End quote

The following quote is also from the news article:

Begin quote

Mr. Michel had been put to work building a synthetic rubber plant [Monowitz?] when the beating occurred that sent him to the infirmary. He later became a medical aide there himself and saw Dr. Josef Mengele performing his horrific experiments on prisoners [at Monowitz?]

He was evacuated from the camp on Jan. 18, 1945, as Russian troops approached. It was on a forced march between camps a few weeks before the war ended that he and two other prisoners escaped.

Remaining in Germany immediately after the war, Mr. Michel covered the Nuremberg war crime trials for a German news agency. He insisted on the byline “Special Correspondent Ernst Michel, Auschwitz No. 104995,” the number that was branded on an arm. He sat not far from the defendants.

“There were times when I wanted nothing more than to jump up and grab them all by the throat,” he said.

End quote

Only one more quote from this news article, I am [literally] finished:

Begin quote

One day, a lawyer for Hermann Göring, the Luftwaffe commander and the founder of the Gestapo, said that Göring wanted to meet the correspondent who was a former concentration camp inmate.

“So we went to Göring’s cell and the door opened,” Mr. Michel recalled. “Göring smiled, came up to me and wanted to shake my hand. At that moment I suddenly froze. I couldn’t move. I looked at his hand, his face, and then his hand again — and then just turned round. I couldn’t do it. I just couldn’t speak to this man. Not one single word.”

End quote

 

May 14, 2016

How could I have been so wrong about Theresienstadt?

Filed under: Germany, Holocaust — Tags: , , , — furtherglory @ 1:44 pm
Gate into the former Theresienstdt ghetto

Gate into the former Theresienstadt ghetto

The wall around Theresienstadt

The wall around Theresienstadt fort, the site of the ghetto where Jews were imprisoned

Today I read a news story at http://www.newspostleader.co.uk/news/local/holocaust-horrors-brought-to-life-for-students-1-7907002#ixzz48f2Zrchi

The following quote is from the news article, cited above:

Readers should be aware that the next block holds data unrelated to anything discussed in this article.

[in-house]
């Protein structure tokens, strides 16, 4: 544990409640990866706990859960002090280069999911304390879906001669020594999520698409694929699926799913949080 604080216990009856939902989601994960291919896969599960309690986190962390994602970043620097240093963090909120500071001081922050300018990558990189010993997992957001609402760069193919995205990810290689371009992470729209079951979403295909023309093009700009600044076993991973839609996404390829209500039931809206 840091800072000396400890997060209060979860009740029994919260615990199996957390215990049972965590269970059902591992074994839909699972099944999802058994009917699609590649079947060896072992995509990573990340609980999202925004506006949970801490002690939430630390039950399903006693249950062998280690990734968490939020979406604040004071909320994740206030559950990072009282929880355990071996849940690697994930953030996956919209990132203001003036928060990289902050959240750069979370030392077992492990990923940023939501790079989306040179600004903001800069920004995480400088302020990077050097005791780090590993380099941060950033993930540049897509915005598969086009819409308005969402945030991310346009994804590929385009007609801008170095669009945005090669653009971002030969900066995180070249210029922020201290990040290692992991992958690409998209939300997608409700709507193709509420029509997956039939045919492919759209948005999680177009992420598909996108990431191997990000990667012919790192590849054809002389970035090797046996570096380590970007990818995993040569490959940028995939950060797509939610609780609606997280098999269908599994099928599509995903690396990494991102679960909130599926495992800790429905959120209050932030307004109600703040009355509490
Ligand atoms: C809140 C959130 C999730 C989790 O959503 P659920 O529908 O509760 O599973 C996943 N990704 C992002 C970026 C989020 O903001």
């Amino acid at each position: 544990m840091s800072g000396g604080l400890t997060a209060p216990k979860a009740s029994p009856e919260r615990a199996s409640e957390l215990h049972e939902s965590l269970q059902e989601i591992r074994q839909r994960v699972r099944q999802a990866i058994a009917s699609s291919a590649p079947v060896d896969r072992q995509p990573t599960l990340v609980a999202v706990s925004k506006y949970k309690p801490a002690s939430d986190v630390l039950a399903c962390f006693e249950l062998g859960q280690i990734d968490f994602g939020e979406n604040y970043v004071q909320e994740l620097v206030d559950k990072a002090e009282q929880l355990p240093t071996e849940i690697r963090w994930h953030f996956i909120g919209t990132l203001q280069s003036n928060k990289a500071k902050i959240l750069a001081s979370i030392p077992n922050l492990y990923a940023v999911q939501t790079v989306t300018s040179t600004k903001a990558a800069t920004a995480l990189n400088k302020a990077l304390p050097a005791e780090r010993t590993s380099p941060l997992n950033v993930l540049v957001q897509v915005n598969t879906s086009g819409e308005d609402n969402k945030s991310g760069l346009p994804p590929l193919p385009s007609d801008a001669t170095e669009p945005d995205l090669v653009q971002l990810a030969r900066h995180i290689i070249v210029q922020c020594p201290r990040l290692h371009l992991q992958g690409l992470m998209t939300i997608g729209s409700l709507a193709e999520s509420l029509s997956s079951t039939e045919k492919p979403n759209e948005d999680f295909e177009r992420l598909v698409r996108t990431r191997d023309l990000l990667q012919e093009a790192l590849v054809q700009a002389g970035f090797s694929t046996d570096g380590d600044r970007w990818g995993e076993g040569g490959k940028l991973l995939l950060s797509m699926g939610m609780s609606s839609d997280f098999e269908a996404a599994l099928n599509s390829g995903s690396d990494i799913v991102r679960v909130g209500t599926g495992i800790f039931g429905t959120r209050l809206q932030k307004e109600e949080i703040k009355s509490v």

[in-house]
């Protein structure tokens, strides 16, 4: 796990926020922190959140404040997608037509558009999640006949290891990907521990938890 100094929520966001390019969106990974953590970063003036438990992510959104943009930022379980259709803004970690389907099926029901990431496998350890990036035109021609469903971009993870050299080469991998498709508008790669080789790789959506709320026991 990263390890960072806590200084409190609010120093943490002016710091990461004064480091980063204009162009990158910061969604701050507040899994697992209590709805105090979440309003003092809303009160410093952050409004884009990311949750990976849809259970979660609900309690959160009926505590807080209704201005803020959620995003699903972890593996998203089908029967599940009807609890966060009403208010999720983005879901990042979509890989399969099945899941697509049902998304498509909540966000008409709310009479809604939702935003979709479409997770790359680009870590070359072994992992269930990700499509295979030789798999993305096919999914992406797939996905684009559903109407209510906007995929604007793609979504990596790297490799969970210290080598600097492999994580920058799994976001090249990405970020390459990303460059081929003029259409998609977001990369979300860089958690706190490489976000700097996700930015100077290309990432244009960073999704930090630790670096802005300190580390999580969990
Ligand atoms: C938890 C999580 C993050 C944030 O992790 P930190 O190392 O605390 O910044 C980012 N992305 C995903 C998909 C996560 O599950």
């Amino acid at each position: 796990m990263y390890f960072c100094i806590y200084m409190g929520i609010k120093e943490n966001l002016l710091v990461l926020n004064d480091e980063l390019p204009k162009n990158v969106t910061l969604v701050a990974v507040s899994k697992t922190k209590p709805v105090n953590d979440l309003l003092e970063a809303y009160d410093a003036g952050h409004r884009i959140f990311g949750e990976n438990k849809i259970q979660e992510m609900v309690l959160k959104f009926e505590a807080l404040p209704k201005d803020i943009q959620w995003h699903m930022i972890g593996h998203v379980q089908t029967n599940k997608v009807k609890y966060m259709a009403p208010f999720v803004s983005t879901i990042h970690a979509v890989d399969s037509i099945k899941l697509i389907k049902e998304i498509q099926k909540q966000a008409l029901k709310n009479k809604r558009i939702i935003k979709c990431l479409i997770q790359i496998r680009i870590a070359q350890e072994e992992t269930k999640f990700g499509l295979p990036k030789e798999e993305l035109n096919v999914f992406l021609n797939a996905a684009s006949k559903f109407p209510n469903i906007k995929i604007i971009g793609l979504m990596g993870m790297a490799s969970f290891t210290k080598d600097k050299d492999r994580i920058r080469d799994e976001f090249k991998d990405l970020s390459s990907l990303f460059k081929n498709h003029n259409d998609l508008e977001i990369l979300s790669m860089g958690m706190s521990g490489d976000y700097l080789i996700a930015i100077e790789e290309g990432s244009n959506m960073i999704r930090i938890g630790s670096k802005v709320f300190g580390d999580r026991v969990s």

Begin quote:

History students at Blyth’s Bede Academy heard the first hand account from Joanna Millan, a grandmother who spent two years in a concentration camp at Theresianstadt, [Theresienstadt] near Prague.

Less than 100 children out of 15,000 deported there survived, with Joanna just three-years-old when she came to England in August, 1945.

End quote

Several years ago, I visited the Theresienstadt ghetto on two separate days.  I took a tour bus there and walked around the former camp, which is still a town in the Czech Republic, where non-Jews now live.

After my extensive visit, I wrote the following about Theresienstadt on my website:

The total number of Jews transported from their homes to the Theresienstadt ghetto, from the day that it opened on November 24, 1941 until April 20, 1945, was 139,654, according to a 1991 book called “The Terezin Ghetto” by Ludmila Chladkova, which I purchased from the Theresienstadt Museum. Out of the total who were originally deported to Theresienstadt, there were 33,430 persons who died in the ghetto. There were 207 babies born in the camp, despite the fact that the men and women were housed in separate barracks.

There were also 13,454 persons who arrived at the ghetto after April 20, after being evacuated by the Nazis from other concentration camps that had to be closed before the Soviet Army arrived.